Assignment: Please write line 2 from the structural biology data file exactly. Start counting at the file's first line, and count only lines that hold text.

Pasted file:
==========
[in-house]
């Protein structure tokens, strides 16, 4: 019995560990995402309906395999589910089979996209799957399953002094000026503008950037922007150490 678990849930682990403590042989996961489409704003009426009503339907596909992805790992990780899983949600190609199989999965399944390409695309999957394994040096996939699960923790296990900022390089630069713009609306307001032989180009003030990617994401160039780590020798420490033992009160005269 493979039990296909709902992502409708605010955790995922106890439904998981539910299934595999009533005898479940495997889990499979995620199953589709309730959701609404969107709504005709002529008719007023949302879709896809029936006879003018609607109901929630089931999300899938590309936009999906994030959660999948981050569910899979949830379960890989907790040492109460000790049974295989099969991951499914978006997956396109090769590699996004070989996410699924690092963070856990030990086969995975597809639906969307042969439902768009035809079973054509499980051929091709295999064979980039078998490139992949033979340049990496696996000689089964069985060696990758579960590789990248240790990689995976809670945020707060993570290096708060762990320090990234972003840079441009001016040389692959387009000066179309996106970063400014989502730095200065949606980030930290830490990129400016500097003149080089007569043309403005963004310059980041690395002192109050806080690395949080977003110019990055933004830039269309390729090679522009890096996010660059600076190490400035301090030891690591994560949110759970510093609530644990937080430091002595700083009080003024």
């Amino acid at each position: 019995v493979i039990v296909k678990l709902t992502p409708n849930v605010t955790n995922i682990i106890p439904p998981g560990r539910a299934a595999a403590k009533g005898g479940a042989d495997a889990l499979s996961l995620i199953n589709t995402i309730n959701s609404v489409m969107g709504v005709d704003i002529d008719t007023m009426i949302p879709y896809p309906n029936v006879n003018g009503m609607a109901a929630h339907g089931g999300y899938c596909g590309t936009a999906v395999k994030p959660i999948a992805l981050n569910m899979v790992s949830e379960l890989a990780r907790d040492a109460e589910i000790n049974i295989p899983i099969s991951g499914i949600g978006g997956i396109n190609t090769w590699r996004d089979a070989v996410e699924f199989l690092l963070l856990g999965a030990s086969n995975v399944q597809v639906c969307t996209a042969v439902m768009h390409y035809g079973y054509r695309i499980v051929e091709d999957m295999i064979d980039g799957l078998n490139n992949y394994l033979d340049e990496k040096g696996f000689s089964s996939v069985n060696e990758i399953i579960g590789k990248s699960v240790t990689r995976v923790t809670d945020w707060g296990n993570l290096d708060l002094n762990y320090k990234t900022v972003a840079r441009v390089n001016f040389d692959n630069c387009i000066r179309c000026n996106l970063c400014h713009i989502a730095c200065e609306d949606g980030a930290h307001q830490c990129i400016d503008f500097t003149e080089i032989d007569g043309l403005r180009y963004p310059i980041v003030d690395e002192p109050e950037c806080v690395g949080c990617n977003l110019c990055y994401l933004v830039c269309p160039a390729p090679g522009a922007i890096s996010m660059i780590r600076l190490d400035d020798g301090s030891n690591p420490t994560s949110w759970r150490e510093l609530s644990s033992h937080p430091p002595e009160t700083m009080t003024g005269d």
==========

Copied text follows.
């Protein structure tokens, strides 16, 4: 019995560990995402309906395999589910089979996209799957399953002094000026503008950037922007150490 678990849930682990403590042989996961489409704003009426009503339907596909992805790992990780899983949600190609199989999965399944390409695309999957394994040096996939699960923790296990900022390089630069713009609306307001032989180009003030990617994401160039780590020798420490033992009160005269 493979039990296909709902992502409708605010955790995922106890439904998981539910299934595999009533005898479940495997889990499979995620199953589709309730959701609404969107709504005709002529008719007023949302879709896809029936006879003018609607109901929630089931999300899938590309936009999906994030959660999948981050569910899979949830379960890989907790040492109460000790049974295989099969991951499914978006997956396109090769590699996004070989996410699924690092963070856990030990086969995975597809639906969307042969439902768009035809079973054509499980051929091709295999064979980039078998490139992949033979340049990496696996000689089964069985060696990758579960590789990248240790990689995976809670945020707060993570290096708060762990320090990234972003840079441009001016040389692959387009000066179309996106970063400014989502730095200065949606980030930290830490990129400016500097003149080089007569043309403005963004310059980041690395002192109050806080690395949080977003110019990055933004830039269309390729090679522009890096996010660059600076190490400035301090030891690591994560949110759970510093609530644990937080430091002595700083009080003024």